'Tis Pity She's a Whore

by

John Ford

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'Tis Pity She's a Whore: Act 1, Scene 3 Summary & Analysis

Summary
Analysis
Florio and Donado enter. Florio tells Donado that he will not force Annabella to marry someone against her will. He reasons that he only has two children, and that because Giovanni seems so devoted to his studies, Florio doubts he is healthy. Thus, his hopes for an heir rests on his daughter. Because he is so wealthy he is able to allow Annabella to marry whoever she chooses, rather than having to marry for wealth. Florio says that if Annabella likes Donado’s nephew, Bergetto, he is welcome to marry her. Donado thanks Florio for giving his nephew a chance. Florio exits.
Unlike what was normal at the time, Florio allows Annabella to choose a husband for herself, giving her more agency in how she expresses her sexuality. However, her increased agency is somewhat tarnished by the fact that she falls in love with her brother. Donado, for his part, represents the old school of thinking: that love is secondary to wealth. As Puttana implied with her “golden calf” reference earlier, Donado had hoped that his and Bergetto’s wealth would be idolized above all else.
Themes
Religious Piety vs. False Idols Theme Icon
Female Sexuality vs. Social Expectation Theme Icon
Donado worries that Bergetto is such a dunce that he won’t be able to woo Annabella, and says that he’ll have to teach Bergetto how to do so. At that moment, Bergetto and Poggio enter. Bergetto says that that he has heard the strangest news from his barber about a man who has come to town that plans to make a mill only with sandbags, and that the man also has a strange horse whose head is situated just behind its tail. He and Poggio are going to see the horse. Donado comments how idiotic Bergetto is, making himself a laughing stock to the world.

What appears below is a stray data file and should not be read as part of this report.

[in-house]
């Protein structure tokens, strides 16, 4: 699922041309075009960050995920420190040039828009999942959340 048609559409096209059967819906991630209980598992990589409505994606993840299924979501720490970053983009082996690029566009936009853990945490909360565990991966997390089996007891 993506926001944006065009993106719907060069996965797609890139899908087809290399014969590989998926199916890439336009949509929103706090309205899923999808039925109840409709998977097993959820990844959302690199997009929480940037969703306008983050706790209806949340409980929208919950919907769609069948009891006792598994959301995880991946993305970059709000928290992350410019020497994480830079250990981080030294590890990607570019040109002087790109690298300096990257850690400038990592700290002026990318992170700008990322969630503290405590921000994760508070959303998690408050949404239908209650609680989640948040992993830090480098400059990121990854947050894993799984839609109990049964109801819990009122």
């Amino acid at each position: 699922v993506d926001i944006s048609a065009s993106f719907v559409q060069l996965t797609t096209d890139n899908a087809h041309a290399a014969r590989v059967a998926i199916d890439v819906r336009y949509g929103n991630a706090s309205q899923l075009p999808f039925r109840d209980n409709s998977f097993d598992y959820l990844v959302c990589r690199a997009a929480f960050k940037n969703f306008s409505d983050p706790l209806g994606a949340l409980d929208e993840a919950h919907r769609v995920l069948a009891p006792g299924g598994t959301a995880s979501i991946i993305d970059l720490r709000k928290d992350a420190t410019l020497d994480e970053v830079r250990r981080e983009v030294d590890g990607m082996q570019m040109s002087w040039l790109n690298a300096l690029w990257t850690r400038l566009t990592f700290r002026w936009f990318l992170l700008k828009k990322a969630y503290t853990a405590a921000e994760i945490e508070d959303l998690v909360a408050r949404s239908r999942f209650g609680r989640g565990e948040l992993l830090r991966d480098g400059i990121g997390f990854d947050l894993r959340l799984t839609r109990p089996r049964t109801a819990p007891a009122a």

Bergetto’s idiocy provides the comic relief, but he also demonstrates an important opposition between desire and duty. Even though he seems to have no wish to marry Annabella, he has a duty to his uncle to continue to woo her. He is portrayed as an innocent fool, but even so he later becomes the first casualty of the play, demonstrating the cruelty and injustice of the society.
Themes
Desire vs. Duty Theme Icon
Injustice Theme Icon
Bergetto says that he spoke with Annabella and made her laugh heartily. Donado asks what he said, and Poggio explains that Bergetto said he loved Annabella almost as much as Parmesan, and also that she should want to have his nose because his was as pretty as any young woman’s in Parma. Bergetto goes on to say that she asked whether he would inherit his uncle’s wealth, by which Donado is encouraged. Bergetto says that he responded of course because he is Donado’s favorite child and he will not be cheated of his money. At this Annabella smiled and went away.
Bergetto once more reveals his simple-mindedness, but Donado is heartened by Annabella’s question about his wealth. He believes that her inquiry shows that she values money, though to the audience (who was privy to her conversation with Puttana) it is clearer that she thinks this is unimportant and that Bergetto is an idiot.
Themes
Religious Piety vs. False Idols Theme Icon
Donado shakes his head at Bergetto’s hopelessness and resolves that the three of them should return home so that Donado can write a letter to Annabella on Bergetto’s behalf, enclosing a “rich jewel” in the letter as well. Then Donado, Bergetto, and Poggio exit.
Donado continues to behave in a way that is consistent with his desire to make Bergetto a “golden calf” when he gives Annabella this ring as a token, hoping that he can make her idolize Bergetto’s wealth.
Themes
Religious Piety vs. False Idols Theme Icon
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